England to have first full-time professional women's team

England are to have their first full-time professional women's cricket team following major investment by the game's governing body.

The England and Wales Cricket Board (ECB) has announced "significant" pay rises for the top players.

We are proudly creating the first group of full-time women's professional cricketers

ECB chairman Giles Clarke

England's women won back-to-back Ashes series against Australia in 2013-14.

Captain Charlotte Edwards took to Twitter  to react to the news, writing: "Today is a day I never thought I'd see in my time as a player!"

Former captain Clare Connor, who is now head of women's cricket, told BBC Sport: "Charlotte Edwards and I had to pay for our first England blazer to go on tour to India in 1995 and now 18 years on, what a fantastic day this is for the sport.

"I am incredibly proud of the backing the ECB give the women's game and it is a monumental day for our sport.

"Not a lot will change in how we offer contracts but the huge difference is the amount of money we're talking about.

"Players coming trough our pathway now have the opportunity to aim to play professional sport and for any woman that's an incredible dream."

Ashes win extra special - Edwards

ECB chairman Giles Clarke called the team's success in the Ashes "a real bright spot" and said he hoped they would "become some of the best-paid sportswomen" in the country.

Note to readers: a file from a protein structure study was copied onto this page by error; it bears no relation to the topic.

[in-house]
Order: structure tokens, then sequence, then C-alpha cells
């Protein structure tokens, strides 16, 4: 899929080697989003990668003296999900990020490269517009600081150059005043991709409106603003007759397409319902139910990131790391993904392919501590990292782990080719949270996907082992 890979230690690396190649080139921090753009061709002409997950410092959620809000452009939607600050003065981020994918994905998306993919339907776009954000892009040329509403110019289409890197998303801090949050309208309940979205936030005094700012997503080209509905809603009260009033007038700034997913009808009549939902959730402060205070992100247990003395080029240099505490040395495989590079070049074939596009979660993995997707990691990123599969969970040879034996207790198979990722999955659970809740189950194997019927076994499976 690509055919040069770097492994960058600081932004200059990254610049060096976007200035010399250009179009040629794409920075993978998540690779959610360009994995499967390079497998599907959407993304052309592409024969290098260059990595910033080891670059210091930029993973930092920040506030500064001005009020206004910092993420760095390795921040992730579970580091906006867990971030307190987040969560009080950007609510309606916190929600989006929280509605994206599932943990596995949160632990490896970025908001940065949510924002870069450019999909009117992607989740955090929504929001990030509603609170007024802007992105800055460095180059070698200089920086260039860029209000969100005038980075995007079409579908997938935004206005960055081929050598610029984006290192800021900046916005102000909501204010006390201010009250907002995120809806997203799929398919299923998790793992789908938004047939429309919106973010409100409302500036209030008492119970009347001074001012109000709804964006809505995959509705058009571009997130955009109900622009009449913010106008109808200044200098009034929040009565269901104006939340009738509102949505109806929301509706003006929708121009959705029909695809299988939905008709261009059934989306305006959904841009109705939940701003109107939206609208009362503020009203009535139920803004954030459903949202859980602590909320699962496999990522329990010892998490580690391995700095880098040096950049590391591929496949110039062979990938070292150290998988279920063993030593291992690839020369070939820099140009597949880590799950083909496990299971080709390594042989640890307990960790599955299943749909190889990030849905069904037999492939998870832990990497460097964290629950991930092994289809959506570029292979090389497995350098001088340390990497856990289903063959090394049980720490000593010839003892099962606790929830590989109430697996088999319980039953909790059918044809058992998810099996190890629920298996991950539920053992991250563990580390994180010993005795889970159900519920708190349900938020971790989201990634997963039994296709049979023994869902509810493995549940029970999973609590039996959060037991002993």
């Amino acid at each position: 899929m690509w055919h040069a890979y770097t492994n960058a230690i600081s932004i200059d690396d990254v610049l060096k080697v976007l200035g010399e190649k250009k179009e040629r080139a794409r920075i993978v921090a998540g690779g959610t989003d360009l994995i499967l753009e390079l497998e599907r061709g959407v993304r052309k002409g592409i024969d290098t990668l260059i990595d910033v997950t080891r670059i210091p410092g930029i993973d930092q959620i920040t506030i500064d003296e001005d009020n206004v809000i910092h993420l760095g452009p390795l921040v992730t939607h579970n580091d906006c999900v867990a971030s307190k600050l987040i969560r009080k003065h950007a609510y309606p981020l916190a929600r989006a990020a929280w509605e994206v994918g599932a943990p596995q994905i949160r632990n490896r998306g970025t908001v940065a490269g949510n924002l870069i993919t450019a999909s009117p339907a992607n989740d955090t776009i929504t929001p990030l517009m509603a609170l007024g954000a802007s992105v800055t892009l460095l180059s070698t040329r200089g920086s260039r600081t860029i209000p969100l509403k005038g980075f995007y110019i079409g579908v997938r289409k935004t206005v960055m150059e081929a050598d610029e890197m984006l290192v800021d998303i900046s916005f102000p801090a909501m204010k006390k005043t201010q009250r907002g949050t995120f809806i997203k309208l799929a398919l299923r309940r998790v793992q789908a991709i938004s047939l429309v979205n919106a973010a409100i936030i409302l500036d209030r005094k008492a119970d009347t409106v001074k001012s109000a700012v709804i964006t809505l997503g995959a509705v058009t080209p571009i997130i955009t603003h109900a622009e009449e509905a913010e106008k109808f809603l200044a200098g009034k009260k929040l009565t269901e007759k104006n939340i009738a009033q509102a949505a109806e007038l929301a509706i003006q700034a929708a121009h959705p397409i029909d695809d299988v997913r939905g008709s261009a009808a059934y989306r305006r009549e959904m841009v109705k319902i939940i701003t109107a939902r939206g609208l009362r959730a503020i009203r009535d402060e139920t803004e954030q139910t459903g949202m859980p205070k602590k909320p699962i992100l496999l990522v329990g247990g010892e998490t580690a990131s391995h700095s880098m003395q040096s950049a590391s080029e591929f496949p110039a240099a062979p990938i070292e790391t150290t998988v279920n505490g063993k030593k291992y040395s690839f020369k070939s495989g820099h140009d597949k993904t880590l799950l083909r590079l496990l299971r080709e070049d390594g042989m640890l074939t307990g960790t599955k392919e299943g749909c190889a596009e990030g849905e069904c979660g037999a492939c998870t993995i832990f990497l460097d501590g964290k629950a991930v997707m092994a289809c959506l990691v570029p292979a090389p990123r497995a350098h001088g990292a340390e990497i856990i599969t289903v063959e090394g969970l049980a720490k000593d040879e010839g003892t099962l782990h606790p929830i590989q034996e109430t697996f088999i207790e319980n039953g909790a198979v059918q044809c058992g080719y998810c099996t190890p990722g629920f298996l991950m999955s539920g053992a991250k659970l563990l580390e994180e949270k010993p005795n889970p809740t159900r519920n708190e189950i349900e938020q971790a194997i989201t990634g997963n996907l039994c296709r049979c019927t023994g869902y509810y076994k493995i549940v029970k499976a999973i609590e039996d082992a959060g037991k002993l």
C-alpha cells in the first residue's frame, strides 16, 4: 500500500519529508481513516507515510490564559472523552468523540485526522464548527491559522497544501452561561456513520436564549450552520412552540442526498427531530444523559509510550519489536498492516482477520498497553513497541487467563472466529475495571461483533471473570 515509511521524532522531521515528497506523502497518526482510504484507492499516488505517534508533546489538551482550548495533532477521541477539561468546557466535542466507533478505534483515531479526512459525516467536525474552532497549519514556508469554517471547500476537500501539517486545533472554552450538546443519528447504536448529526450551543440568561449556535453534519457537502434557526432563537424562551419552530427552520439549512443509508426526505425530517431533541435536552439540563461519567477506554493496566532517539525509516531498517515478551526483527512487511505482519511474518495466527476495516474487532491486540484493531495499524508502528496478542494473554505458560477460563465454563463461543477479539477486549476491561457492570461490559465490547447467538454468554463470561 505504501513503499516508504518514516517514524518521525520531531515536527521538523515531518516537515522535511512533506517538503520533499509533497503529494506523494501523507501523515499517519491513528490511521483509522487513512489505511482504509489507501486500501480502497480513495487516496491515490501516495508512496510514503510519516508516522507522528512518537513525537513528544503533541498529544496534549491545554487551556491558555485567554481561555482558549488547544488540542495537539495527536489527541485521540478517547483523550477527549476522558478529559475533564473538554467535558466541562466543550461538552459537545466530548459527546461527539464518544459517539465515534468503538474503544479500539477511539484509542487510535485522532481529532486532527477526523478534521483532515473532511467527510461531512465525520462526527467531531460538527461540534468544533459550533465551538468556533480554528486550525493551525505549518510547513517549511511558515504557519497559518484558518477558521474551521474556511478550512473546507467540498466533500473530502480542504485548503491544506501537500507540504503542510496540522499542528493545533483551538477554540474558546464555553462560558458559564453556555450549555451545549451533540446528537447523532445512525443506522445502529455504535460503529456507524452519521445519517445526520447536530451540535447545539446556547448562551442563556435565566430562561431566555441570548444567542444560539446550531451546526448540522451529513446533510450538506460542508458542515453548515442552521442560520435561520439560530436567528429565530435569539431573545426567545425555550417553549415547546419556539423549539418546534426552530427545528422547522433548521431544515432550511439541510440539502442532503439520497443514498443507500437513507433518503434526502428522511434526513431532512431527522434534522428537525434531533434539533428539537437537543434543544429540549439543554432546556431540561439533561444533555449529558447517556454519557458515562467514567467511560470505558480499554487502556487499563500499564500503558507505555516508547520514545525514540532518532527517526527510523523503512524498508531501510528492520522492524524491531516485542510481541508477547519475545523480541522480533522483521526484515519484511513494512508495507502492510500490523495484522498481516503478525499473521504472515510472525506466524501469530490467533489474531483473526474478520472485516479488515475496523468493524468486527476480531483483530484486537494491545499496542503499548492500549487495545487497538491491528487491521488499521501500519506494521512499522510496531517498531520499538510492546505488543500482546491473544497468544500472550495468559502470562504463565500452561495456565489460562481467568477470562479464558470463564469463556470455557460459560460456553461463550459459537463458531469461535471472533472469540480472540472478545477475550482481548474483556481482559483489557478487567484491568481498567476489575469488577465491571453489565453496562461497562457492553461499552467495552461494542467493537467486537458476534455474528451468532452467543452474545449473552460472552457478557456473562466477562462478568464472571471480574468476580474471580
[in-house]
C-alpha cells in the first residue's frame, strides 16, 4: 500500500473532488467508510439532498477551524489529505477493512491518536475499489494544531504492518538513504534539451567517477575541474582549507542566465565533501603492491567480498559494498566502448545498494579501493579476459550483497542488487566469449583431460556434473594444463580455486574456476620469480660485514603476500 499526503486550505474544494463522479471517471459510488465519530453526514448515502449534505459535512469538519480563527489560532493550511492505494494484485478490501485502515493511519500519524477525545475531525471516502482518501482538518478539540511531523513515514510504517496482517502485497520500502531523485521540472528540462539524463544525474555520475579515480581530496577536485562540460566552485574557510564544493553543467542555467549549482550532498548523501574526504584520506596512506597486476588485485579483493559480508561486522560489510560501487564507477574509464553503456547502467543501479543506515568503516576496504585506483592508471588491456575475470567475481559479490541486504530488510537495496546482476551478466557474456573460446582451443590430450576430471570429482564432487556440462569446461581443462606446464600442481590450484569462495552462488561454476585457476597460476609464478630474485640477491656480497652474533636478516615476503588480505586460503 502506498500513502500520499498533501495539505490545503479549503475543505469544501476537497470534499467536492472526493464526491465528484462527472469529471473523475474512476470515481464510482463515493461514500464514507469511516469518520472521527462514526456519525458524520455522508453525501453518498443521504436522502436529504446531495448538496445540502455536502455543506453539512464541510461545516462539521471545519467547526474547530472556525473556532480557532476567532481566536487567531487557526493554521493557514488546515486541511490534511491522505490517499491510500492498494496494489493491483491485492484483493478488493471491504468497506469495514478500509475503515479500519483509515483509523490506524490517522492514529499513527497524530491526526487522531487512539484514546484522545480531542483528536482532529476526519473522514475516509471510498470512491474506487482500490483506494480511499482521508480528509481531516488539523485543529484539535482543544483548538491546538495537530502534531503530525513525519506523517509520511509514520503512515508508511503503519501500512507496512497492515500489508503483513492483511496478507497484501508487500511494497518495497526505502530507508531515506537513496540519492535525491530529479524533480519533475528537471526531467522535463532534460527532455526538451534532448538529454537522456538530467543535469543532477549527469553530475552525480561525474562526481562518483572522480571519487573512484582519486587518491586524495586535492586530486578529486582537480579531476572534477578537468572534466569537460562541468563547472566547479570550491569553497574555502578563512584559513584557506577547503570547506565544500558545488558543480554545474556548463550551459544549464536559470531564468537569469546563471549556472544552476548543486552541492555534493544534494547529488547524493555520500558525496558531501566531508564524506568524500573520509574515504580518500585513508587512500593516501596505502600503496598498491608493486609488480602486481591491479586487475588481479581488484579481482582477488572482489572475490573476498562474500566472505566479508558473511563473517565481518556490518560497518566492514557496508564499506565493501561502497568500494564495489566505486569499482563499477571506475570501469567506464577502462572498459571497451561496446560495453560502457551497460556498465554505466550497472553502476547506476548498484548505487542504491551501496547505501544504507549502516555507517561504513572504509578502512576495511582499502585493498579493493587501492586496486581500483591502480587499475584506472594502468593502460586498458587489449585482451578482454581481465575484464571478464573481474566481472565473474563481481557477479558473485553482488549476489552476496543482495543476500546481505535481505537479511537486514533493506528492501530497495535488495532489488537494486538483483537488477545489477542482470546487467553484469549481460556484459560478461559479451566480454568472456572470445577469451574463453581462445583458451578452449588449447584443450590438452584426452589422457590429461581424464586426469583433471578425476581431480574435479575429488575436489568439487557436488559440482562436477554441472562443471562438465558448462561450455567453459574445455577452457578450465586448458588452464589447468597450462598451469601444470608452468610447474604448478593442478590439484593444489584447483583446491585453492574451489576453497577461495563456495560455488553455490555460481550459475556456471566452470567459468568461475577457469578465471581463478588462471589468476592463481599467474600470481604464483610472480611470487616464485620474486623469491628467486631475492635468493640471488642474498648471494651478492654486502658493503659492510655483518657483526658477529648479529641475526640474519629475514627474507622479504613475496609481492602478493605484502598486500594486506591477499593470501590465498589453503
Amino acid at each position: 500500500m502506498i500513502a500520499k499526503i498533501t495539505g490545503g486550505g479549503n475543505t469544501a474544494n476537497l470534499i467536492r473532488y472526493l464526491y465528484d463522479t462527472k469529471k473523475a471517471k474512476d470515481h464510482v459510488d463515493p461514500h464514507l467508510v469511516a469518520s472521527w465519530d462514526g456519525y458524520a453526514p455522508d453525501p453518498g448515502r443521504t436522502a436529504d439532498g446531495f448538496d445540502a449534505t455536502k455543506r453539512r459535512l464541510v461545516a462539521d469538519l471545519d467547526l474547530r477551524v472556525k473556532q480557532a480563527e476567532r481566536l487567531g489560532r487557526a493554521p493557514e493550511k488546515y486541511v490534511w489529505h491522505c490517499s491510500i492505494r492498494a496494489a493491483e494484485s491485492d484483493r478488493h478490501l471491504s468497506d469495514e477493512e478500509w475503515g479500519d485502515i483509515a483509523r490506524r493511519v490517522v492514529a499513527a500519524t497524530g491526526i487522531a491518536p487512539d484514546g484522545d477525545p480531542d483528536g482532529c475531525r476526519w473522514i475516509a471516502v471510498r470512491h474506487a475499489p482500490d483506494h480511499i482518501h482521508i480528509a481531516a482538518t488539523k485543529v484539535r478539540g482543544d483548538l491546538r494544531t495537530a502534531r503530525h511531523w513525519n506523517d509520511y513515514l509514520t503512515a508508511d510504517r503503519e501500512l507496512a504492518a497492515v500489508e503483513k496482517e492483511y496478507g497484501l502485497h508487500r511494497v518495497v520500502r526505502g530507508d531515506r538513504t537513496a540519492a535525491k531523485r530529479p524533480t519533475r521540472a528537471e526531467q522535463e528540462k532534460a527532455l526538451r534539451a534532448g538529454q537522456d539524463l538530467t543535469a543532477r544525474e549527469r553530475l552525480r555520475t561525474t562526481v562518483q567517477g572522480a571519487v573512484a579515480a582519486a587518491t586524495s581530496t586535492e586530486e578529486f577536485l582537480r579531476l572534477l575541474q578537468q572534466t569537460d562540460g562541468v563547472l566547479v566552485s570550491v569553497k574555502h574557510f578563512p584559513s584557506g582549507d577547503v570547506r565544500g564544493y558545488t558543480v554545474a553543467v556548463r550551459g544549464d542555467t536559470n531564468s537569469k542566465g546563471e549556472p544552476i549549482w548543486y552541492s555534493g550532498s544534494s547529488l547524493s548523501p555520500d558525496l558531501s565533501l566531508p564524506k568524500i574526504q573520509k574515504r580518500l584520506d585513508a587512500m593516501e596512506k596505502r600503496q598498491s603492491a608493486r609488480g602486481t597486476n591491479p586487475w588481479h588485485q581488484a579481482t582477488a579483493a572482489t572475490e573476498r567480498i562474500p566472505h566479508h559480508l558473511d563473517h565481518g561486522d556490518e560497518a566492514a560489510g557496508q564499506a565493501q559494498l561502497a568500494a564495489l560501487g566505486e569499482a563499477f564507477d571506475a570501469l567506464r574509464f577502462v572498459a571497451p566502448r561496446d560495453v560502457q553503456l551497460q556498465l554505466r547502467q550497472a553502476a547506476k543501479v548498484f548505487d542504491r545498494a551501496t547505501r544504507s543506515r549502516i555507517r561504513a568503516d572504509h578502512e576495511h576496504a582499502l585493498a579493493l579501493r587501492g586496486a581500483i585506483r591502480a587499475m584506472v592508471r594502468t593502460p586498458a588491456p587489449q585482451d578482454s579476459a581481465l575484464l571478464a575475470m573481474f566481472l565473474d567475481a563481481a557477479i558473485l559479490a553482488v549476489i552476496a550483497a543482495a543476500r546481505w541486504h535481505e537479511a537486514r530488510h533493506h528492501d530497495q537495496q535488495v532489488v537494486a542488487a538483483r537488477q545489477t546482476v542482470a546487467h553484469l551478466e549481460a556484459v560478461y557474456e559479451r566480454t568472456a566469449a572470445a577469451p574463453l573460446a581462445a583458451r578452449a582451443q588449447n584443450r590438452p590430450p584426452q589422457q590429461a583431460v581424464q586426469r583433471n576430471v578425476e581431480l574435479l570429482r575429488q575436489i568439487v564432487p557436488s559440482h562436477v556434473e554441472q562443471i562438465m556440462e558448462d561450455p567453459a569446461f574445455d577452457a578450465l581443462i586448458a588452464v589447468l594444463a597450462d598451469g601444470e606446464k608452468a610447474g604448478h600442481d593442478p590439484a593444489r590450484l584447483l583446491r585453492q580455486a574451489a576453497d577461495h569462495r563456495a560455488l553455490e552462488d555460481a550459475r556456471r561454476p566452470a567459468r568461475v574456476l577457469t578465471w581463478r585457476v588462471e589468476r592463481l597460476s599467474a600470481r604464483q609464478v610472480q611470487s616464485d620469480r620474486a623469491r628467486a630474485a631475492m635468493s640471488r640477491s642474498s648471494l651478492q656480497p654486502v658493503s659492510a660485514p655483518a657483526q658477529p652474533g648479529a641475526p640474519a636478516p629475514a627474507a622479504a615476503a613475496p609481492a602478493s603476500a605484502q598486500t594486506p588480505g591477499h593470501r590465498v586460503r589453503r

"These pay rises are significant and, as a result, we are proudly creating the first group of full-time women's professional cricketers," he said.

Increases to pay and investment will be funded by revenues from International Cricket Council events held in England.

An ECB statement said players involved in the recent Ashes success will receive bonuses.

The game's governing body has also committed to reviving inner-city cricket over the next 10 years and hopes to attract thousands of new players.

The "Eureka" study, conducted by the ECB and involving almost a million participants, shows that people in inner cities struggle to get access to grass pitches.

The 'Eureka' survey in numbers

908,000 participants

1.7m people have played cricket in the last 12 months

375,000 people were involved in cricket matches in a single week last June

30% of cricketers are from an ethnic minority

31 is the average age of amateur players

93% of cricket players are male

50% of players think "playing in the right spirit" is the most important part of the game

A new London-based pilot scheme run by the ECB will build and renovate cricket grounds.

Minister for Sport Helen Grant welcomed the "significant financial commitment" into both the women's game and inner-city facilities.

She added: "Sport generally, and cricket specifically, appeals to people right across the country and it is excellent news that the ECB are acting to improve access and revive interest in cricket in our urban centres."

Shadow Minister for Sport Clive Efford said: "Cricket is showing the way to other sport governing bodies with their investment and by creating a professional team of elite women cricketers they will inspire a new generation young women to play in the future."

Clarke, meanwhile, praised the England women for their involvement in the "Chance to Shine" scheme,  which encourages children at state schools to take up cricket.